From the Journals

Interleukin-27 increased cytotoxic effects of bone marrow NK cells in CLL



Chronic lymphocytic leukemia is characterized by significant immune perturbation, including significant impairment of natural killer (NK) cells, which leads to disease complications and reduced effectiveness of treatment.

However, the use of recombinant human interleukin-27 (IL-27) was able to increase cytotoxic effects of bone marrow natural killer cells in chronic lymphocytic leukemia (CLL), according to an in vitro study conducted by Maral Hemati, a student researcher at the Semnan (Iran) University of Medical Sciences, and colleagues.

Ms. Hemati and her colleagues obtained bone marrow aspirates (BM) and peripheral blood samples (PB) were from 12 untreated CLL patients (9 men and 3 women) with a median age of 61 years. The cells were cultured in vitro, according to their report in International Immunopharmacology.

The researchers found that the use of recombinant human interleukin-27 (IL-27) stimulated NK cells in the cultured BM and PB cells of CLL patients, based upon assessment using cell surface flow cytometry and a cytotoxicity assay.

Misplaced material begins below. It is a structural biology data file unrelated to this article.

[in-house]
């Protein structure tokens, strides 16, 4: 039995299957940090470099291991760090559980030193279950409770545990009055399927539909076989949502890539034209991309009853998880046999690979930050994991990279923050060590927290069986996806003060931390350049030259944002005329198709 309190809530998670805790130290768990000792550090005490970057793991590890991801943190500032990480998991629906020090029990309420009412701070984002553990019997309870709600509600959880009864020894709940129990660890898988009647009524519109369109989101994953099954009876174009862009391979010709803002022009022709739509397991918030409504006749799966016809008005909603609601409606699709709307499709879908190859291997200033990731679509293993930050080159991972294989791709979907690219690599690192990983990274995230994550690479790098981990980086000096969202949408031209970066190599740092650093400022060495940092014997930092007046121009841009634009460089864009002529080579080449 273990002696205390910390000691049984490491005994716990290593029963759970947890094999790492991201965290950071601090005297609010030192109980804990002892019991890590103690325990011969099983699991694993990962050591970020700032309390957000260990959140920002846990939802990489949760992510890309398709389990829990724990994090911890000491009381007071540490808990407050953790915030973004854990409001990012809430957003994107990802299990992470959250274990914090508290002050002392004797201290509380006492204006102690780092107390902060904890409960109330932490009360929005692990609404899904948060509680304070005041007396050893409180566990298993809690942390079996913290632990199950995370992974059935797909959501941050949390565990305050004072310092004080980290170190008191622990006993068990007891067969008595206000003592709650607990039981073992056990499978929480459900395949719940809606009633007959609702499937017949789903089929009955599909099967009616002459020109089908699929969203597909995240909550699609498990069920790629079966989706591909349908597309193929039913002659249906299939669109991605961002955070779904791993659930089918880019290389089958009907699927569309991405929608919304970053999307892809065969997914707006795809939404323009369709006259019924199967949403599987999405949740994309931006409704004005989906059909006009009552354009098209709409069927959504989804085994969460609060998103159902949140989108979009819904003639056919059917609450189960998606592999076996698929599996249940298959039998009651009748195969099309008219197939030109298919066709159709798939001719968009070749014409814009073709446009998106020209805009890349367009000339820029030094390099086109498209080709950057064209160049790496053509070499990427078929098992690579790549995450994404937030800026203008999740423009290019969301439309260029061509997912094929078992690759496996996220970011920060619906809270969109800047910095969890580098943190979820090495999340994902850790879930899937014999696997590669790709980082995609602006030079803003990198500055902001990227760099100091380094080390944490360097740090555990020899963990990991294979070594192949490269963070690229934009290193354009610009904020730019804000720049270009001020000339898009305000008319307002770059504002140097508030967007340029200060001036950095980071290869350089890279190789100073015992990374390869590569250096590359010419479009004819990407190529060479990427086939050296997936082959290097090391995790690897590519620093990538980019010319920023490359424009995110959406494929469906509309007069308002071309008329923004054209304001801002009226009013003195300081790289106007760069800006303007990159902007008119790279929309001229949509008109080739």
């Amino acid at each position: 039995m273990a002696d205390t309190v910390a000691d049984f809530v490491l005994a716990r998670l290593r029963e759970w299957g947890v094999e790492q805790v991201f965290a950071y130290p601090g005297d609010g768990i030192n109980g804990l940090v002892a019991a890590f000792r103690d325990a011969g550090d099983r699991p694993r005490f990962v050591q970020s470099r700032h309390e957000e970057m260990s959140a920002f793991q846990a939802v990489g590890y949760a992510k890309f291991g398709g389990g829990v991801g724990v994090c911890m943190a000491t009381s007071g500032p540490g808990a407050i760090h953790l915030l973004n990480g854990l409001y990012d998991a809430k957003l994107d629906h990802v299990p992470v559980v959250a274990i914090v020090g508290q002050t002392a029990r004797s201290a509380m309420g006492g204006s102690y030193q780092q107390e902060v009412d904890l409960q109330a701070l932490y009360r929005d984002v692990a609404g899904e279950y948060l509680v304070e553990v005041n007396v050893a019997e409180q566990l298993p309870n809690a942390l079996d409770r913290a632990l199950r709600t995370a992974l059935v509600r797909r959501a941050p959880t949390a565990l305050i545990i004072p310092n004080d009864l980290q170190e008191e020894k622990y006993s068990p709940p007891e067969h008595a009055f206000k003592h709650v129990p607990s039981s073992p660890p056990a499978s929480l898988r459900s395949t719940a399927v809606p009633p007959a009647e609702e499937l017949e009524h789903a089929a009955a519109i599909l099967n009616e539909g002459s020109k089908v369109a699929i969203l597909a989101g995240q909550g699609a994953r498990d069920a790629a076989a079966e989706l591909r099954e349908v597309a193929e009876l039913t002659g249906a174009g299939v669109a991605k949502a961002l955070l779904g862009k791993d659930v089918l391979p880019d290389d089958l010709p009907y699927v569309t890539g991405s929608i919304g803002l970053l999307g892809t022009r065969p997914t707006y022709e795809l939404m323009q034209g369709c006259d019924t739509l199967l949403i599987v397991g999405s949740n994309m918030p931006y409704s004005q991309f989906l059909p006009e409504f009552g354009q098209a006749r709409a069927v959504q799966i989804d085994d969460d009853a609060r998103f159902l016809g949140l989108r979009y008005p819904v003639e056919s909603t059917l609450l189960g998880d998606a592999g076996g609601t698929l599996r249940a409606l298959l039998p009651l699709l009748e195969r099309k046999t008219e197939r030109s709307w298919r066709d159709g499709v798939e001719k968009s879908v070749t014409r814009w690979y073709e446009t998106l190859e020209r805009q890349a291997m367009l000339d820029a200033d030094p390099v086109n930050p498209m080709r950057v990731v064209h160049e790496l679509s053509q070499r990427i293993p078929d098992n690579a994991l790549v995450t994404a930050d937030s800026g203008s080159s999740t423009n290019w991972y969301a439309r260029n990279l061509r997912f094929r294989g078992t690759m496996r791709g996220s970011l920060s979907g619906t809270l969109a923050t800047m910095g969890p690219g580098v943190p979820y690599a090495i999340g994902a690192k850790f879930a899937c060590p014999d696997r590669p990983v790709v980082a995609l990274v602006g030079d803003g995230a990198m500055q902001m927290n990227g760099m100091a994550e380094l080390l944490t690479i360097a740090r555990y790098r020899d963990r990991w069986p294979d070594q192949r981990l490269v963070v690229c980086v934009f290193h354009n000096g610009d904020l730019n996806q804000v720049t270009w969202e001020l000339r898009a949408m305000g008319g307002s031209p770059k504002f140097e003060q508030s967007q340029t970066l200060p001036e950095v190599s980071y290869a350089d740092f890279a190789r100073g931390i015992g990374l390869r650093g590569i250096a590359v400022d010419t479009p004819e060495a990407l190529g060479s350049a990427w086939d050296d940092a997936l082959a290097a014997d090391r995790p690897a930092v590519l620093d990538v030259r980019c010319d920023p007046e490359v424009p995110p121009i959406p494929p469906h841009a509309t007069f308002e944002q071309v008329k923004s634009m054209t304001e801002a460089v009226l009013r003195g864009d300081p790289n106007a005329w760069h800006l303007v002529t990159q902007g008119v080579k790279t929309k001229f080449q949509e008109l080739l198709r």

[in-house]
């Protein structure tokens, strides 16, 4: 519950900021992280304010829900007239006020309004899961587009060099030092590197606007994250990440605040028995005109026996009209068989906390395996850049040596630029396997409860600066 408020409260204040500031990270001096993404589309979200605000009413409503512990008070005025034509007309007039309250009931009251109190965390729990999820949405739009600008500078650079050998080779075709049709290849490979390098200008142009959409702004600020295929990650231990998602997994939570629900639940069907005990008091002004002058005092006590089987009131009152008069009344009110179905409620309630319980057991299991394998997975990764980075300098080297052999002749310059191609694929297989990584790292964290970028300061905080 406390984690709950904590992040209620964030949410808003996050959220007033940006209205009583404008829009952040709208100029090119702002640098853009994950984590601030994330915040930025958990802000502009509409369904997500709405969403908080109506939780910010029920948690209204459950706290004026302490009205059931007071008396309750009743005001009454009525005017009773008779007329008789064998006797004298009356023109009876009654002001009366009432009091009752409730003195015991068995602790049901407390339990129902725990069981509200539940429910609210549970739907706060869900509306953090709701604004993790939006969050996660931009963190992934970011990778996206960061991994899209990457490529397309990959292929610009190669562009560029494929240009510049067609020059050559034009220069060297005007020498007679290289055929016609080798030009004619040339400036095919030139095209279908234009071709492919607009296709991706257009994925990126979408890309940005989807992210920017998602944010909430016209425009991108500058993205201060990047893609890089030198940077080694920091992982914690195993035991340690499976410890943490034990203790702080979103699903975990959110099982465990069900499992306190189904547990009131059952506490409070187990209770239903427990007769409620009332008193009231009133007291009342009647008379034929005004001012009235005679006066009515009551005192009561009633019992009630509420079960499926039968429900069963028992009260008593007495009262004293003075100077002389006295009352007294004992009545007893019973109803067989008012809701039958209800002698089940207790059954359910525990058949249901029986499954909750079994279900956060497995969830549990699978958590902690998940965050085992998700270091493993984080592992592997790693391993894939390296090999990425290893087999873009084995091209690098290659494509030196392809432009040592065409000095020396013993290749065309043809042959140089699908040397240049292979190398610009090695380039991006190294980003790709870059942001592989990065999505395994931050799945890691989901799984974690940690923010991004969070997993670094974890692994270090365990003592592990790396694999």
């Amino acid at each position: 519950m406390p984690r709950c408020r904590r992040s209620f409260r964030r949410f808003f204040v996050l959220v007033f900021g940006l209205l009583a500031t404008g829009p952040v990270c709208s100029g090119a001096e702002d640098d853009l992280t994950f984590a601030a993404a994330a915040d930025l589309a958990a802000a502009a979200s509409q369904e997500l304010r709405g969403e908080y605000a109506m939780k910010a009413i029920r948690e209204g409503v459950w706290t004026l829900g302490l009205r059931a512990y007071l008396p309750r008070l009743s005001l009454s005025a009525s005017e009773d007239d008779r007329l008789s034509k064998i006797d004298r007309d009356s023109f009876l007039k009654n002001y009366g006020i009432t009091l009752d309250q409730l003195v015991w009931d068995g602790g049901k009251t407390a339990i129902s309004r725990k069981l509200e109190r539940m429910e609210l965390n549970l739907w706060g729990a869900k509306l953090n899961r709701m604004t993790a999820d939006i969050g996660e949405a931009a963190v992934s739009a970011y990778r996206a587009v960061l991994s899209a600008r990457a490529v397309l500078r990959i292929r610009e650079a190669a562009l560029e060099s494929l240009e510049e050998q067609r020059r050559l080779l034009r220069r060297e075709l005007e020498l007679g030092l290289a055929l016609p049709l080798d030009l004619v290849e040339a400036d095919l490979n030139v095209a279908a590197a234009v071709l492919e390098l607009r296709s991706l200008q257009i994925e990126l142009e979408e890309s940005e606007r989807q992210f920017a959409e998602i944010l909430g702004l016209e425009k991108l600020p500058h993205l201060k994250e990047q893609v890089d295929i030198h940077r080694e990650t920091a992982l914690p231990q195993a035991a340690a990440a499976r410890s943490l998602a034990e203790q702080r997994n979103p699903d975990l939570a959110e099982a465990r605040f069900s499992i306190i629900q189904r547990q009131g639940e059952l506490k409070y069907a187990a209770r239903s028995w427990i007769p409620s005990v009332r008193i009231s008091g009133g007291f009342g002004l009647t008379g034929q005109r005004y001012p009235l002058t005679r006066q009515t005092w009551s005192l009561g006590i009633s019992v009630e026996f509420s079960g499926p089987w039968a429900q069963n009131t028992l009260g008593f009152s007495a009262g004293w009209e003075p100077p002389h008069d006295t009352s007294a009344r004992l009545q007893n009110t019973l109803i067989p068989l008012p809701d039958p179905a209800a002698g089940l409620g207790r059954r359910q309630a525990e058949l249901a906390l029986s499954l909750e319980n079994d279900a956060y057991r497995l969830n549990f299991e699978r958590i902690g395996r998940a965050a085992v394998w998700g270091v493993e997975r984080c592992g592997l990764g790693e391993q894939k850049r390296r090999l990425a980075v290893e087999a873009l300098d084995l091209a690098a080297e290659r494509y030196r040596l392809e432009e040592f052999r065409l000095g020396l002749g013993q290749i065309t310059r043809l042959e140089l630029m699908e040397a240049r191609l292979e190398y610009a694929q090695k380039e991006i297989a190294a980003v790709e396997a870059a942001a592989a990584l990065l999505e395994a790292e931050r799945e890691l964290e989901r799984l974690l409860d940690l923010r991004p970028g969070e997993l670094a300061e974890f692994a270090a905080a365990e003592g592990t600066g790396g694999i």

Treatment with IL-27 also increased CD69 (a marker for NK cell activity) on NK cells both in BM and PB. In addition, BM-NK cells treated with IL-27 exhibited a significant increase in degranulation and NK cell–mediated cytotoxicity (P < .001) as compared with untreated NK cells, whereas it did not improve NK cell activity of PB, according to the researchers.

The research was supported by Semnan (Iran) University of Medical Sciences. The authors reported that they had no conflicts of interest.

SOURCE: Hemati M et al. Int Immunopharmacol. 2020;

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